The Postal Service considers mail to be delayed when it is not processed in time to meet the established delivery day. Delayed mail can adversely affect Postal Service customers and harm the organization’s brand.
The Postal Service launched the Mail Condition Visualization (MCV) application in January 2019. The application’s intent is to provide near real-time visibility of a facility’s on-hand volume, delayed processing volume, delayed dispatch volume, and oldest mail date by mail category and processing operation. MCV receives data from handheld devices used in mail processing operations, Surface Visibility scans, and mailer documentation. MCV uses predictive logic to anticipate the next processing operation from site acceptance to final processing at a facility. The MCV application calculates delayed mail daily by determining the number of mailpieces that have not received their next expected processing operation by 6:59 a.m. for destinating final processing operations and by 6:00 a.m. for all other operations.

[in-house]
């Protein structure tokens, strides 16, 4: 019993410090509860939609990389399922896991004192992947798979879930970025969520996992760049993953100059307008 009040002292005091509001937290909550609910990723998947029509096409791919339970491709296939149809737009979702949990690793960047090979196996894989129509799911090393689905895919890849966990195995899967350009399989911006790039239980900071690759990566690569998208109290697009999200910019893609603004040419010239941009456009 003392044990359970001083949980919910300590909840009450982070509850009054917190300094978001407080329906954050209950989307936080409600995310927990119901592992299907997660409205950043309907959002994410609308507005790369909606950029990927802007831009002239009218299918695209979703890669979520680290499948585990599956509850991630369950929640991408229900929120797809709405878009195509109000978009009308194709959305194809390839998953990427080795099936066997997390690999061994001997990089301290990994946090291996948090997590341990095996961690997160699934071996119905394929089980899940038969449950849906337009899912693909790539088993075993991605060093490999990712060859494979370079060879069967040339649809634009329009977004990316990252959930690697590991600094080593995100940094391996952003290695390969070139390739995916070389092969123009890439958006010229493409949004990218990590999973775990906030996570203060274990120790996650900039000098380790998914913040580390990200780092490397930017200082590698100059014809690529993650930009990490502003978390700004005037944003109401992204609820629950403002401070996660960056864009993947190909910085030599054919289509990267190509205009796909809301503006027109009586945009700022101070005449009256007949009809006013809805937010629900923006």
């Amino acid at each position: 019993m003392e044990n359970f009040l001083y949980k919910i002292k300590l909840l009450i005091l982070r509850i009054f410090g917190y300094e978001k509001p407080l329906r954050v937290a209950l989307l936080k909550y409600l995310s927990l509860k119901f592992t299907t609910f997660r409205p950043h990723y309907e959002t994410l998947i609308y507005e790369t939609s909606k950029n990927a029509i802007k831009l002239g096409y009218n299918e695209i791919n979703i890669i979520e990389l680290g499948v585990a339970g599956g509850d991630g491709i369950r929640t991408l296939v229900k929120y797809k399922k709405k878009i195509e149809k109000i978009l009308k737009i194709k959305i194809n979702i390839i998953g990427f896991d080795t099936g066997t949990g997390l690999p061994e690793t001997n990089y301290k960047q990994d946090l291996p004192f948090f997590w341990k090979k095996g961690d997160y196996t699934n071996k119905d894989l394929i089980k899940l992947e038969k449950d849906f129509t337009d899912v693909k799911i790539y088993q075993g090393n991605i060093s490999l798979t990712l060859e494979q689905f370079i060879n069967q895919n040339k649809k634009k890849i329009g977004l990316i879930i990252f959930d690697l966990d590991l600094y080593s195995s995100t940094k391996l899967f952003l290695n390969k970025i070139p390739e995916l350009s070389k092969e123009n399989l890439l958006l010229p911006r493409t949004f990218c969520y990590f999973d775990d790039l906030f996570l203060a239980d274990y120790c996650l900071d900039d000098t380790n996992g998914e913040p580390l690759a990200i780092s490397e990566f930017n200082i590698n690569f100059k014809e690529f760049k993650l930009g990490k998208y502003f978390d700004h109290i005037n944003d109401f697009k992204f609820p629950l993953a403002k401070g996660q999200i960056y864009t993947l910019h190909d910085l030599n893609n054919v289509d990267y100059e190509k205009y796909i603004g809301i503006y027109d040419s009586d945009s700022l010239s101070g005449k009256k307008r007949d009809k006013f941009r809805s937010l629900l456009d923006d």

Two important processing operations are the Managed Mail Program and Delivery Point Sequence (DPS). Mail originating from one mail processing facility that requires additional processing at a destinating facility before delivery is part of the Managed Mail Program. Once the managed mail is processed, it is prepared for DPS, which is an automated process of sorting mail by carrier routes into delivery order. DPS requires sorting the mail multiple times, to sort the mail to the sector, segment, or carrier walk sequence.
We analyzed delayed mail volumes from mail processing facilities nationwide and found that the North Houston, TX, Processing and Distribution Center (P&DC) reported the most delayed mail in the nation from January 1 to December 31, 2020. However, the North Houston P&DC also processed the most mail in the country during that timeframe. Our objective was to determine the cause of delayed mail at the North Houston P&DC.